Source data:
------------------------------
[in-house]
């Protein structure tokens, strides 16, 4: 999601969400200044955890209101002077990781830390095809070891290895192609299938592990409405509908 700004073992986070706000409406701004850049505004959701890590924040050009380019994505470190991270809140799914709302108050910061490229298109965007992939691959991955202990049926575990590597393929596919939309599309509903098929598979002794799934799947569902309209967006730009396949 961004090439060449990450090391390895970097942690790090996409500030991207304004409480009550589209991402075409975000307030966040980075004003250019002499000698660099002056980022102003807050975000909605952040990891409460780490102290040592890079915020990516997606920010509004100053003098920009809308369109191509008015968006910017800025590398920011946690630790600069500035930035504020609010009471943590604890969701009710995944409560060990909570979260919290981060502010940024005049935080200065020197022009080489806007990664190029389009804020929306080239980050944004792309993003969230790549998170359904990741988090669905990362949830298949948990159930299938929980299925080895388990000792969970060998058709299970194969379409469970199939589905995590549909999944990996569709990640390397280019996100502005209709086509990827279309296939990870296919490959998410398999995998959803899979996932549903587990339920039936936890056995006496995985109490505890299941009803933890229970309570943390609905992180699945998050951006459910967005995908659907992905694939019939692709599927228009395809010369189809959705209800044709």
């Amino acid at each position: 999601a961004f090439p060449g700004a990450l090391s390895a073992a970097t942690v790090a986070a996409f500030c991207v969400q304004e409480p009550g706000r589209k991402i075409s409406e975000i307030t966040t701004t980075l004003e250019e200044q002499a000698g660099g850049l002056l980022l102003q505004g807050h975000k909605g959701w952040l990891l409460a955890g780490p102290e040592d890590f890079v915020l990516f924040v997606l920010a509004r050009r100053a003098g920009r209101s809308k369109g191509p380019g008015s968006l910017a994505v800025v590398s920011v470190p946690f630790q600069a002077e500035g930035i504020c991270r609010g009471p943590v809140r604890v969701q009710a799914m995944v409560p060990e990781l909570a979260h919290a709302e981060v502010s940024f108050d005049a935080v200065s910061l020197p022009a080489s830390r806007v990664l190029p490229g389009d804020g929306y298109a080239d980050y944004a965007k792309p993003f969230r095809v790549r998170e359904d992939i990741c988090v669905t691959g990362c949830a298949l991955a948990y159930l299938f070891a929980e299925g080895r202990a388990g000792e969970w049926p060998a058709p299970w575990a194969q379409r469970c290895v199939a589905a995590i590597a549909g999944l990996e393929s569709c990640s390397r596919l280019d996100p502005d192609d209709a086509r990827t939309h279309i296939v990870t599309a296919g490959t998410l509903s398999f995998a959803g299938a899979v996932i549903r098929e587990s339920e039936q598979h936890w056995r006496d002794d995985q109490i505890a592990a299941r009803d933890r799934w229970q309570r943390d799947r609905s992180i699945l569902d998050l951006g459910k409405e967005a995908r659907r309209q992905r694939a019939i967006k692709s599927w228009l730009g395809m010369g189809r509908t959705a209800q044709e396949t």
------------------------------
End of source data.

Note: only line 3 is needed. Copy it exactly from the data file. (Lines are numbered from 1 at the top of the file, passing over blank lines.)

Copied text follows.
């Amino acid at each position: 999601a961004f090439p060449g700004a990450l090391s390895a073992a970097t942690v790090a986070a996409f500030c991207v969400q304004e409480p009550g706000r589209k991402i075409s409406e975000i307030t966040t701004t980075l004003e250019e200044q002499a000698g660099g850049l002056l980022l102003q505004g807050h975000k909605g959701w952040l990891l409460a955890g780490p102290e040592d890590f890079v915020l990516f924040v997606l920010a509004r050009r100053a003098g920009r209101s809308k369109g191509p380019g008015s968006l910017a994505v800025v590398s920011v470190p946690f630790q600069a002077e500035g930035i504020c991270r609010g009471p943590v809140r604890v969701q009710a799914m995944v409560p060990e990781l909570a979260h919290a709302e981060v502010s940024f108050d005049a935080v200065s910061l020197p022009a080489s830390r806007v990664l190029p490229g389009d804020g929306y298109a080239d980050y944004a965007k792309p993003f969230r095809v790549r998170e359904d992939i990741c988090v669905t691959g990362c949830a298949l991955a948990y159930l299938f070891a929980e299925g080895r202990a388990g000792e969970w049926p060998a058709p299970w575990a194969q379409r469970c290895v199939a589905a995590i590597a549909g999944l990996e393929s569709c990640s390397r596919l280019d996100p502005d192609d209709a086509r990827t939309h279309i296939v990870t599309a296919g490959t998410l509903s398999f995998a959803g299938a899979v996932i549903r098929e587990s339920e039936q598979h936890w056995r006496d002794d995985q109490i505890a592990a299941r009803d933890r799934w229970q309570r943390d799947r609905s992180i699945l569902d998050l951006g459910k409405e967005a995908r659907r309209q992905r694939a019939i967006k692709s599927w228009l730009g395809m010369g189809r509908t959705a209800q044709e396949t």